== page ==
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What is Reverse Pyramid Training (RPT)?

Reverse Pyramid Training or RPT, is a style of training I’ve quickly grown to love. I’m now a 2 weeks or so in, and feeling pretty good about myself. My lifts have gone up in every area and I feel pretty strong.

Why RPT?

It largely goes against traditional body building methods – Normally, you might start with a weight you can do 10 reps with, then progressively ramp up your weight and reduce the number of reps as you go heavier.

This is where Reverse Pyramid Training is different and will see you starting your HEAVIEST weights on your first set (after a very light warmup).

If your goal is increased mass and strength, this might be THE technique you’ve been looking for. (I’ll be tracking my own results over coming months and reporting back on my own experiences).

Train hard, not long

The beauty of Reverse Pyramid Training, is that you’ll spend less time in the gym (about an hour), and more time focusing on the important sh*t like ‘intensity’, ‘recovery’, ‘sleeping 8 hours a night’ and learning how to shave your genitals with a cut-throat.

Reverse Pyramid Training not just for the advanced

You can attempt this style of training if you’re intermediate or just starting out (although I’d recommend a spotter wherever possible). Your recovery times will also differ depending on how long you’ve been training.

I’d also recommend you get your diet in check first.

This leads me to…

Eating properly

RPT is taxing on the Central Nervous System. For this very reason, you’ll need plenty of big, real whole foods.

Supplement with protein, oils, fiber and vitamins where necessary, but try and eat REAL food 90% of the time.

My current RPT workout

Ok, so the nitty gritty.

Below I’ll show you how I’m currently Reverse Pyramid Training. The number of days and exercises can change depending on your needs as my approach is more on the advanced side of things. This setup also caters for a session where you’ll train your entire body on the first training day as well as a ‘specialisation’ training day where you can hit lagging body parts.

RPT Training structure

Using bench press as an example exercise, below is how each of the sets will be structured.

SetWeight (example)Comments
1 (warmup)60kg x 8Make sure this weight is around 50% of your maximum. We don’t want to fatigue your muscles here.
2 (warmup)70kg x 8Second warmup set – Still light as per reasons above.
3 (MAX weight)120kg x 3-5This is your heaviest set. Add 10% to what you can normally lift. You’ll be surprised at your strength. Go to failure if you can but use a spotter.
4 (Ramp down)107.5kg x 6-8Shed 10% of the weight an bust out more reps than the last set. (Don’t go to failure – leave one in the tank).
5 (Ramp down)95kg x 9-10Shed 10% and bust out more reps than the previous set. Again, don’t go to failure.
6 (Ramp down)85kg x 10-12Shed 10% once more and bust out even more reps. No failure here either.

NOTE: As you can see, this is a lot of volume to do for just one exercise. This is why you’ll only be doing around 4 RPT exercises per 1 hour training session.

Day 1 (Monday) – Full body

Here we’ll work quads, back, chest, shoulders and abs.

Leg Press4 + 2 warmup (RPT)
Lat Pull-downs4 + 2 warmup (RPT)
Bench Press4 + 2 warmup (RPT)
Barbell Curls3 x 8 (Same weight)
French Press3 x 8 (Same weight)
Weighted Lying Leg Raises3 x 12 (Same weight)

Day 2 (Tuesday) – Chest/Shoulders

Today is all about targeting your chest and shoulders with a little bit of trap work.

Incline Chest Press4 + 2 warmup (RPT)
Weighted Dips4 (RPT)
Standing Military Press4 (RPT)
Shrugs or Lateral Raises2 x 12 (Same weight)
Ab-Wheel Roll-out + 2min Plank3 x 12 (Same weight) (1 set for plank)

Day 3 (Thursday) – Legs/Back

This day will absolutely hammer you. Some big exercises here.

Squats/ Dead Lifts (Alternate each week)4 + 2 warmup (RPT)
Calf raises (seated)4 x 20 (Same weight)
Weighted Pull-ups4 (RPT)
One-arm Dumb Bell Row3 x 12 (Same weight)
Hanging Leg Raises (straight legs)3 x 20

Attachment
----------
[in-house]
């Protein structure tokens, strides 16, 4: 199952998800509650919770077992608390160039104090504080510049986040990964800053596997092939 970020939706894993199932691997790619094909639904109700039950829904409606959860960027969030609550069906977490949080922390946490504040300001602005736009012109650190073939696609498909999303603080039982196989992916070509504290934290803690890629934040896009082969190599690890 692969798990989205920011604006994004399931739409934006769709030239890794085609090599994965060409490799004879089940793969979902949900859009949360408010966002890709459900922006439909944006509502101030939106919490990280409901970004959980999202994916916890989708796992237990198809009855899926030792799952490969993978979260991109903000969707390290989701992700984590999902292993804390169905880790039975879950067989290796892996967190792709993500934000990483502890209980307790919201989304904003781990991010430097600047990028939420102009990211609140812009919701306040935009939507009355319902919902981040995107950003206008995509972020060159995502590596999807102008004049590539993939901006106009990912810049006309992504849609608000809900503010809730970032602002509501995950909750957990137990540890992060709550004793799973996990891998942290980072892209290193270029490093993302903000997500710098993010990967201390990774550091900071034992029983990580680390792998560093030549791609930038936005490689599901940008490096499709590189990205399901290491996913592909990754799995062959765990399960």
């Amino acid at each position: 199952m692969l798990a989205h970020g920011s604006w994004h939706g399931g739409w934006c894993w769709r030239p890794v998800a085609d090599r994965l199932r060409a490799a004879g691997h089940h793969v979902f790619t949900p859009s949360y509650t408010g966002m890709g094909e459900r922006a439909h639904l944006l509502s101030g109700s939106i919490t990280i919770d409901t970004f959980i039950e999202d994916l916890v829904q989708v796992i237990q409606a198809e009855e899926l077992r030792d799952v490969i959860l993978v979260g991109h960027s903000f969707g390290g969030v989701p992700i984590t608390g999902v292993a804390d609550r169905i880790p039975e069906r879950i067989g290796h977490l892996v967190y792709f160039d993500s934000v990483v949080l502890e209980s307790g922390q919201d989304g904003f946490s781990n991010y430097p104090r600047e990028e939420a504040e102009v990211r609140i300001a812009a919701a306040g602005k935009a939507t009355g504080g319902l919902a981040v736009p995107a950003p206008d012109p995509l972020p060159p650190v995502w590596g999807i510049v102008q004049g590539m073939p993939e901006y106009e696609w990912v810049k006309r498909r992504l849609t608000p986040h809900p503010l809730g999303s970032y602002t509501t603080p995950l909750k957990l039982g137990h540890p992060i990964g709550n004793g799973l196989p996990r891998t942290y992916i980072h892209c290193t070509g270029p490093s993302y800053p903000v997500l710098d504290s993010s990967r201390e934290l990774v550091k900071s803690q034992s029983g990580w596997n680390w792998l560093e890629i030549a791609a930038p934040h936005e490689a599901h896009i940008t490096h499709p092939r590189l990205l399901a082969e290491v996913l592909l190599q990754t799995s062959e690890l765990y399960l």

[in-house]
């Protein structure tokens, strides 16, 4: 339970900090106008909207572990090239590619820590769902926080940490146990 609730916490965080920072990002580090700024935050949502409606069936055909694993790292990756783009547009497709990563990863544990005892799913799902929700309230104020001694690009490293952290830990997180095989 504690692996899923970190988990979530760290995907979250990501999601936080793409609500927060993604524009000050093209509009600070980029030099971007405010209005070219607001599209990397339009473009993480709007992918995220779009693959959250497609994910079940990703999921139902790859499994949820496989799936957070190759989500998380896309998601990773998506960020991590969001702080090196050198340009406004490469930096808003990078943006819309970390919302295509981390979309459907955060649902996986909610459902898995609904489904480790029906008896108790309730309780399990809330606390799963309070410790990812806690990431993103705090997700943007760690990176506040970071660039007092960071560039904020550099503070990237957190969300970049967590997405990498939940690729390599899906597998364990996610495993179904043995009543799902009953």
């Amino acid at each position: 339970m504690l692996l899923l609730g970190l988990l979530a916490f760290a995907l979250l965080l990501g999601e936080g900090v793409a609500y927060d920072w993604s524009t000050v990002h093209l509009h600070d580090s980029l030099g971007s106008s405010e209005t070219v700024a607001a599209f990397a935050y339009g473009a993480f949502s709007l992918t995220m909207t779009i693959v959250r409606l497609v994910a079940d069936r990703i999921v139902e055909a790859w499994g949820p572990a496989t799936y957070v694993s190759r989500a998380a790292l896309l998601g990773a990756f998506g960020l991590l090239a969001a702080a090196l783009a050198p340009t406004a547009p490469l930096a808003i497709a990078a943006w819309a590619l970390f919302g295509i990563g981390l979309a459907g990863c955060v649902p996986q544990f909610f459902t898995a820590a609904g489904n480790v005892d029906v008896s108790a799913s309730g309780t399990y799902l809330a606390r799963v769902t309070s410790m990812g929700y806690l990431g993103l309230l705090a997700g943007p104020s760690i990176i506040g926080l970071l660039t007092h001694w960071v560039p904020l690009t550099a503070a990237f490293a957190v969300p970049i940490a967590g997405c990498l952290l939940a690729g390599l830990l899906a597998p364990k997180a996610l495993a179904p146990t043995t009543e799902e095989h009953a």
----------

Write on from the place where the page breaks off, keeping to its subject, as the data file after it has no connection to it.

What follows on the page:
Day 4 (Friday) – Specialisation (in this case arms)

Choose a lagging muscle group or one that you want to give extra focus to.

Rope Tricep Pull-downs4 + 2 warmup (RPT)
Close-Grip Bench Press4 (RPT)
Preacher Barbell Curl4 (RPT)
Alternating Dumb Bell Curls3 x 10 (Same weight)
Renegade Rows + 2min plank3 x 12 (1 set for plank)

Training Notes

1Make sure you get at least 2 mins of rest after your first MAX set.
2Less is more. There’s a tendency to want to add in more exercises and sets. Don’t.
3I add in abdominal exercises on each training day that concentrate on core strength. These will serve you well on compound movements. You’ll be one strong-ass mother f*cker.
4Like I’ve said – this style of training is TAXING. Get your sleep and eat properly.

The wrap up

Training heavy in the least amount of time whilst stimulating the most muscle fibers at once is what it’s all about.

You’ll really be surprised as to how much MORE you can lift on your max sets when you hit them up first thing.

If you’re looking to bust that plateau and increase your lifts, this might just be what you’re looking for.

Editor’s Note: Ever dabbled in Reverse Pyramid Training? Comment below.

Clint Nielsen

Author Clint Nielsen

Clint is a dad and husband trying to stay in shape. He's also a highly opinionated fitness enthusiast and author of Reveal The Steel. Follow him on: Instagram, Twitter, Facebook and Google+

More posts by Clint Nielsen

Join the discussion 31 Comments

  • Tyson says:

    I just got done with an eight week cycle of Reverse Pyramid Training and noticed huge gains in every exercise I did. Also noticed an increase in size. I work out just 2 days a week and mainly focus on upper body and core. I was going to switch up the next 8 weeks with some slow set lifts but I enjoyed RPT training so much that I am going to continue doing it but with different exercises.

    • Clint Nielsen says:

      Nice work mate. Great to see others finding success with it!
      I have a feeling I’ll be doing the same at the end of 8 weeks.

  • Jarrod says:

    Yet again Clint, another great post. Generally, I can only train 3 days per week and this is a great type of traning that I plan to start once I’m finished with my current program. What kind of tweaks would you make to your program if you only had 3 days to train? I work every muscle in my body through out each week and I don’t want to sacrifice that. I don’t want to try to cram in too much on one day just to make up for a lost day, and defeat the purpose of RPT. What would you do? Thanks Clint, and keep up the good work!

    • Clint Nielsen says:

      With 3 days to train, I’d remove the ‘specialisation’ day altogether.